Chapter 3 shifts from historical narrative to an ethnographic analysis of how women sustain the life of the church on an everyday, local level by way of three women’s auxiliaries: the International Missionary Department (IMD; founded in 1923), the International Women’s Council (IWC; founded in 1952), and the Ministers’ and Deacons’ Wives Guild (MDWG; founded in 1956), which as Casselberry contends, “serve as anchors within the horizontal webs of church operation” (103). She continues, “The male-headed hierarchy depends on the female majority’s spiritual-organizational acumen and labor for its very existence” (105). Appropriately, then, chapter 4 looks at how Black churchwomen in COOLJC navigate the “emotional labor” of religious, gendered, and racialized oppression using the scripturally based language of “submission” and “obedience,” thus encouraging male leadership at the top. Perhaps what is most striking about this chapter are the ways that male hierarchy shifts in the secular world as many of these same churchwomen “have advanced degrees and careers that place them in supervisory positions over male workers” (118). Thus, Casselberry teases out the interiority of Black women’s negotiations of power, theology, and what she calls, “the politics of righteousness.” 

Chapter 5 captures the beauty and intimacy of Black women’s altar work, otherwise known as “tarrying.” Casselberry writes, “Without women’s intimate labor, the social-spiritual reproduction of the church community is unimaginable. Operating across generations, navigating conflict and change, altar workers (re-)generate horizontal networks for training and spiritual upkeep” (151). The sixth and final chapter, “The Beauty of Holiness,” examines how COOLJC women perform aesthetic labor through the politics of respectability and the politics of dress.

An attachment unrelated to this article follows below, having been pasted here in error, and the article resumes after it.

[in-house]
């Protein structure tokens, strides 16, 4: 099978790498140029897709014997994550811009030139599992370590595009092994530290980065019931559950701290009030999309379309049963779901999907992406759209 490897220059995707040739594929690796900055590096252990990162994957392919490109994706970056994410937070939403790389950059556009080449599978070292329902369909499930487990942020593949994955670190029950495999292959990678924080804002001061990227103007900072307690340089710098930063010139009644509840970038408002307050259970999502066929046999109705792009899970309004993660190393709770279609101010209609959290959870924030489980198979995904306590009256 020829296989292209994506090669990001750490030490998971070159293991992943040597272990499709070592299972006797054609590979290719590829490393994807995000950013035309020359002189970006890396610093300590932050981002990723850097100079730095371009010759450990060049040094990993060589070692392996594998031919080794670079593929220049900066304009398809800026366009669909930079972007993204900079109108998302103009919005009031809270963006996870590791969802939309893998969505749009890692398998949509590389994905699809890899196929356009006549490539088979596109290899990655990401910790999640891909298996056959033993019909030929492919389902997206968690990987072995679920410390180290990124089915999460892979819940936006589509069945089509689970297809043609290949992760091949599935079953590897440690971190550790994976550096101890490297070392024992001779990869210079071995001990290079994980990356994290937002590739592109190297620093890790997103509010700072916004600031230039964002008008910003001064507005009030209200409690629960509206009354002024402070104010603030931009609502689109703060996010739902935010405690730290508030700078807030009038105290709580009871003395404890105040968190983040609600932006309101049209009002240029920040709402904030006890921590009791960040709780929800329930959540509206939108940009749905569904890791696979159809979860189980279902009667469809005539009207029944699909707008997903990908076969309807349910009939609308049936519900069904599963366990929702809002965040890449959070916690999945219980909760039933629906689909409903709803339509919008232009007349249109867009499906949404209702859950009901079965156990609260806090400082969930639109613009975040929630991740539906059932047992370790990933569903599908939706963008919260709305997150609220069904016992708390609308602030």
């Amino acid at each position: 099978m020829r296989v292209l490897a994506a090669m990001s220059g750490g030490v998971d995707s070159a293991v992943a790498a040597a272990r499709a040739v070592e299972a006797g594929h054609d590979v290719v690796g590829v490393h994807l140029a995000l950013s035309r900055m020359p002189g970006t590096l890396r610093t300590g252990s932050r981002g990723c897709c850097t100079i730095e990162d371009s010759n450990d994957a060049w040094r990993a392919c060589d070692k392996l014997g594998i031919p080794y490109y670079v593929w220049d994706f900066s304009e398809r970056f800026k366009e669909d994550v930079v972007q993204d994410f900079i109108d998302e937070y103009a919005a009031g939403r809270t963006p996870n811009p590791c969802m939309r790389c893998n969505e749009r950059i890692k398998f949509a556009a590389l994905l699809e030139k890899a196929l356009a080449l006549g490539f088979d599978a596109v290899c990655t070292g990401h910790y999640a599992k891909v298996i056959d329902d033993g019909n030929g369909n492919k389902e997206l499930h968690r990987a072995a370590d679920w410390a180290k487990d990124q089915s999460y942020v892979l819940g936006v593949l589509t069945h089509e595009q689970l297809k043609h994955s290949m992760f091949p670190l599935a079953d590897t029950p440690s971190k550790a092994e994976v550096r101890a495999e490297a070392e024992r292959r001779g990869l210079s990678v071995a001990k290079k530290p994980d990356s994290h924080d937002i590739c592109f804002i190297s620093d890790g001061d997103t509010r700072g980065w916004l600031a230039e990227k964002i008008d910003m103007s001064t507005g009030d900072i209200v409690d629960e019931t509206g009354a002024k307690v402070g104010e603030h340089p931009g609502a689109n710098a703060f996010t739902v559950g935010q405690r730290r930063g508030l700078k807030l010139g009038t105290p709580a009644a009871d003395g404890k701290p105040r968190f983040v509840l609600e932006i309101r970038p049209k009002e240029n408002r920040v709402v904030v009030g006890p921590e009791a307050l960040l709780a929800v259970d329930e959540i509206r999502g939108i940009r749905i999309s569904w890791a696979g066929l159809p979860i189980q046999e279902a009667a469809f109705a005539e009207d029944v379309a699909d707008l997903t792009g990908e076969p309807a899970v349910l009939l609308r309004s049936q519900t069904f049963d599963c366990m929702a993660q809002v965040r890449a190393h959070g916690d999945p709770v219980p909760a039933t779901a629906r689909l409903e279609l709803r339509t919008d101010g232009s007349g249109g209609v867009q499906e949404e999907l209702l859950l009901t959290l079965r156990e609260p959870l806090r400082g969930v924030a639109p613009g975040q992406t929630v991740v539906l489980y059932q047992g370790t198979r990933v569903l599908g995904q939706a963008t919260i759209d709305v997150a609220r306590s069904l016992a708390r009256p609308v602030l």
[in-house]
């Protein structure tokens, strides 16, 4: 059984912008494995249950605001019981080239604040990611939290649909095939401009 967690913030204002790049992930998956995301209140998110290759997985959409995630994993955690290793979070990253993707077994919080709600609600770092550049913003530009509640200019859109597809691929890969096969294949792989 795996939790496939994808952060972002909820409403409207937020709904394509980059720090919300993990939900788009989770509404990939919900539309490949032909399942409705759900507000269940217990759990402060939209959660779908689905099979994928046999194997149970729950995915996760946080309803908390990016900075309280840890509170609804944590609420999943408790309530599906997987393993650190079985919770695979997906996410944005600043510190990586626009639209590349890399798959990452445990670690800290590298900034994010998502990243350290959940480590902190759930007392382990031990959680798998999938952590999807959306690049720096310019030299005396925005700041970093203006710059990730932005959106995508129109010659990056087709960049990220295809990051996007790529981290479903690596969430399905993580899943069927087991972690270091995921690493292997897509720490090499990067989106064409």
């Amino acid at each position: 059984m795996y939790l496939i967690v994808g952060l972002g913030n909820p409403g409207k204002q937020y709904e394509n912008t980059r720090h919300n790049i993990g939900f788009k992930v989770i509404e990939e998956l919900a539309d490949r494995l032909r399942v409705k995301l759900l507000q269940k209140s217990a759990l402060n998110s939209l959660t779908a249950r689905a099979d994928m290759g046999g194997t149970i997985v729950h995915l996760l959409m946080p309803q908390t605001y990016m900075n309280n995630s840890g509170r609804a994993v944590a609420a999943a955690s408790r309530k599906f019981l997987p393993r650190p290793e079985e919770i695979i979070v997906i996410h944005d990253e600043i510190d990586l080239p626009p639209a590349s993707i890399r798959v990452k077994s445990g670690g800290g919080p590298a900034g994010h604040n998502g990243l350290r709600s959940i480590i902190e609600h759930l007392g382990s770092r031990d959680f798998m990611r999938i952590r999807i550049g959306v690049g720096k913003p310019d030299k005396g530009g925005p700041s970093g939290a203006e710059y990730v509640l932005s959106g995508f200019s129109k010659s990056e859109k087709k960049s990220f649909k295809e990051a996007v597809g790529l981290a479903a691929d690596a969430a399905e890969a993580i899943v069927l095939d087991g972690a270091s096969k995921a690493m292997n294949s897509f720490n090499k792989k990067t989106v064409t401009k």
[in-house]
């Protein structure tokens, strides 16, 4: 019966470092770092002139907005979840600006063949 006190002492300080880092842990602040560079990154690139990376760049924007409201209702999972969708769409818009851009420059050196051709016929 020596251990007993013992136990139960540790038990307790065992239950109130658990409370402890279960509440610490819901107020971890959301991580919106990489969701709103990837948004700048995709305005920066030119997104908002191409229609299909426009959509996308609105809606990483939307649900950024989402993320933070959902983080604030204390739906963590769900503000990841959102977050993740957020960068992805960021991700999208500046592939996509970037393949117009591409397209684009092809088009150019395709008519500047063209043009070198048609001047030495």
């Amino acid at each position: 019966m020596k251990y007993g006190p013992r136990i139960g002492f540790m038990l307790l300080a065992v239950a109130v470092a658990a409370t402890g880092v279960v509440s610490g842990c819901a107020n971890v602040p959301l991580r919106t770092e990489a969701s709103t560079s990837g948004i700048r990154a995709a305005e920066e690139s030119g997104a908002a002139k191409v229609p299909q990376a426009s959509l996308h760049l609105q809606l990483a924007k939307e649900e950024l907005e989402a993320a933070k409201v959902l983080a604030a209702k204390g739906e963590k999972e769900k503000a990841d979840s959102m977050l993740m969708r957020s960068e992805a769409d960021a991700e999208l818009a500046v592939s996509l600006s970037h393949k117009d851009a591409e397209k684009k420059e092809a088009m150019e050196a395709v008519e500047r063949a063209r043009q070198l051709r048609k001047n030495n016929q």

While Casselberry presents a rigorous commentary on what she terms “women-driven patriarchies” (105), a consideration of intergenerational contestations of the male hierarchy, gender roles, and the politics of righteousness could have been highlighted more, given that older and senior Black women’s stories are privileged as altar workers and teachers, while young women’s negotiations are not given the same attention. In light of the new work in the study of Black churchwomen, such as Monique Moultrie’s Passionate and Pious: Religious Media and Black Women’s Sexuality (Duke University Press, 2017), how do both the church mothers and sisters of COOLJC engage such “taboo” topics as sexual desire, asexuality, same-sex attraction, and sexual violence? Indeed, while Casselberry studies Apostolic-Pentecostal women, one is left wondering how these women not only contradict, subvert, and challenge male authority, but also how they complicate gendered and sexual politics among themselves as the ones who both encourage and defy the patriarchy in their churches. To this end, it would have also been helpful to have a better sense of how queer, gender nonconforming, and transgender women (and men) engage and/or are a part of COOLJC despite the church’s teachings and doctrine, given the rich literature on the presence of LGBTQ+ Christians in heteronormative, conservative churches. Nonetheless, Casselberry’s work is sure to shift the field of Black Pentecostalism studies, as she encourages the field to take seriously the spiritual labor of 20th and 21st century holiness women.

About the Reviewer(s): 

Ahmad Greene-Hayes is a doctoral student in the Department of Religion at Princeton University, pursuing graduate certificates in African American Studies and Gender & Seuxality Studies.

Date of Review: 
June 1, 2018
About the Author(s)/Editor(s)/Translator(s): 

Judith Casselberry is associate professor of Africana Studies at Bowdoin College. A vocalist and guitarist, Casselberry was a member of the award-winning reggae duo Casselberry-DuPreé and currently performs internationally with Toshi Reagon and BIGLovely.